WASHINGTON -- A federal appeals court refused Friday to temporarily suspend the centerpiece provision of the Municipal Securities Rulemaking Board's "pay to play" political contributions rule.

The U.S. Court of Appeals for the District of Columbia rejected a motion by Alabama bond dealer William B. Blount for an "emergency stay" of the provision in Rule G-37 that bars municipal dealers from doing business with state and local governments for two years if the dealer, its political action committee, or its bond professionals contribute to an officeholder who can influence the awarding of bond business.

But the three-judge panel granted Blount a partial victory by suspending a provision in the rule that bars dealers from soliciting contributions on behalf of a state or local government official. The court, however, only suspended the provision for Blount. Other dealers who object to the provision must file their own requests for stays, the court said.

Lawyers for Blount said the ruling means their client can continue to conduct many of the fund-raising activities for now that he assumed as chairman of the Alabama Democratic Party.

The stay will remain in effect until the appeals panel rules on the constitutionality of Rule G-37. No date has been set for the three-judge panel to hear arguments in the case.

Securities and Exchange Commission Chairman Arthur Levitt Jr. said in a statement Friday: "I am extremely pleased that the D.C. Court of Appeals considered our arguments and denied the majority of the stay on G-37 requested by William Blount. I am further gratified that the limited extent to which they did grant a stay applies only to Mr. Blount -- and that one of the judges would have denied the request entirely.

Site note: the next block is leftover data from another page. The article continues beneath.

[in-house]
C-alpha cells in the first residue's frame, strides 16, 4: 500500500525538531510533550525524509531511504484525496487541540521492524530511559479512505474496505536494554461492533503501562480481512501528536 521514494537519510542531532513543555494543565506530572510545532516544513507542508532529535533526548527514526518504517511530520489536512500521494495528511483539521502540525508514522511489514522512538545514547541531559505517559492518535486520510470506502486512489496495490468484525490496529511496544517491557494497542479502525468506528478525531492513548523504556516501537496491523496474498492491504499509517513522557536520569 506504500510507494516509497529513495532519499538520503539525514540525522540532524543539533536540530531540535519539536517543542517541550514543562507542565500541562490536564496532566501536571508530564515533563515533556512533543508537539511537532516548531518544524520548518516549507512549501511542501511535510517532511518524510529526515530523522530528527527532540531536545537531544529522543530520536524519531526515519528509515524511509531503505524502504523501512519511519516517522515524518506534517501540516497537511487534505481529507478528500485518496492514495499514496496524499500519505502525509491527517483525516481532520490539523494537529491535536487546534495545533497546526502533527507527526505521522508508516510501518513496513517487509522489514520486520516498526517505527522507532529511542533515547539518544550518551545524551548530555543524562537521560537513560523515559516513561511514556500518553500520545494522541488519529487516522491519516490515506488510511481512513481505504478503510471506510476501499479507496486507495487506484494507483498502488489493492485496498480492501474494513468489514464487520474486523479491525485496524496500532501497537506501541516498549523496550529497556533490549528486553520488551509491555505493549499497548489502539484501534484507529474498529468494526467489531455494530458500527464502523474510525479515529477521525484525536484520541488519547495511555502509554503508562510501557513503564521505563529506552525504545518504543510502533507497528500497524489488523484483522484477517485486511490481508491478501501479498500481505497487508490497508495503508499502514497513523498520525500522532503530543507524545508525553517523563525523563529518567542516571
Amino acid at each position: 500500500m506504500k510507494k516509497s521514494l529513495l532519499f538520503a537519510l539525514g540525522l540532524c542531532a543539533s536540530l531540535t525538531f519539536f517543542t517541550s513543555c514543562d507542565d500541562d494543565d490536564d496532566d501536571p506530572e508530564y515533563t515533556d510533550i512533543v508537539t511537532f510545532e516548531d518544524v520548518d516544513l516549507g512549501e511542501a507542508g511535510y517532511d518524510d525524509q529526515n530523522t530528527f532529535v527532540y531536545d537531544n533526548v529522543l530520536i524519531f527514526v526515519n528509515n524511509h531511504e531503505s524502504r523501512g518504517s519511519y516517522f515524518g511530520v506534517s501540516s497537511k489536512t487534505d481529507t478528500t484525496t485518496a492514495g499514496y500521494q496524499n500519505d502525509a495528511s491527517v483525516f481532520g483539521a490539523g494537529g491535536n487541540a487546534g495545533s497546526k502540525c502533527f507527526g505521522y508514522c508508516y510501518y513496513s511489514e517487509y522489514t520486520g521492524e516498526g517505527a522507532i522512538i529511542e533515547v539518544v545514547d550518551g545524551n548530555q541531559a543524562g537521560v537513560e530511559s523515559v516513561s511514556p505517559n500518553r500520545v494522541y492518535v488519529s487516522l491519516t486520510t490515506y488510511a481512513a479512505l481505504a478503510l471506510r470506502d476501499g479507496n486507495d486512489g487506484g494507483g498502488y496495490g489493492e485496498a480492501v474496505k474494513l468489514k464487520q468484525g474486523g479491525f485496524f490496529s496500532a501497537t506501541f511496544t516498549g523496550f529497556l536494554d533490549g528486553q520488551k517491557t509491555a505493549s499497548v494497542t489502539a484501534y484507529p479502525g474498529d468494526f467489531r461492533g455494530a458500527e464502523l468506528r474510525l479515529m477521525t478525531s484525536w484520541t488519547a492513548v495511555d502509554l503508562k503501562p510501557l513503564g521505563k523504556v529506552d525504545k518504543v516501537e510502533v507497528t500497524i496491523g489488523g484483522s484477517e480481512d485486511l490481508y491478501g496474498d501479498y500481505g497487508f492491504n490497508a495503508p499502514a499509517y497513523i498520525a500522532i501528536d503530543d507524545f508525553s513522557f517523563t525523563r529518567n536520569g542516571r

"The SEC remains committed to the principals of G-37. Complemented by the principals of disclosure which we have introduced, we believe wholeheartedly that it will go a long way toward ending the pay-to-play merry-go-round throughout the industry," Levitt said.

A spokesman for the SEC said that one of the three judges on the appeals panel, Judge Abner Mikva, said in the Court's two-page order that he favored completely denying Blount's request for a stay.

Blount, who is chairman of the Alabama Democratic Party, filed an emergency request April 29 that asked the appeals panel to suspend three provisions of the MSRB rule until the panel has had time to rule on the constitutionality of Rule G-37, which took effect April 25.

The appeals panel also set a briefing schedule for lawyers in the case. Blount lawyers Williams & Connolly are to file their client's brief by June 1. The SEC must file by July 1, and the MSRB by July 18. Blount must reply by Aug. 1. Oral arguments will be heard at the "earliest possible date following completion of briefing," the panel said.

"We're thrilled," said Christopher Taylor, executive director of the MSRB. "It is a wonderful victory for the industry. This will go a long way toward removing uncertainty about the rule."

The appeals panel's ruling followed a luncheon speech by Levitt in which the SEC chairman urged bond lawyers to push for reform of political contributions in the municipal bond market regardless of how the MSRB's new standard eventually fares in federal appeals court.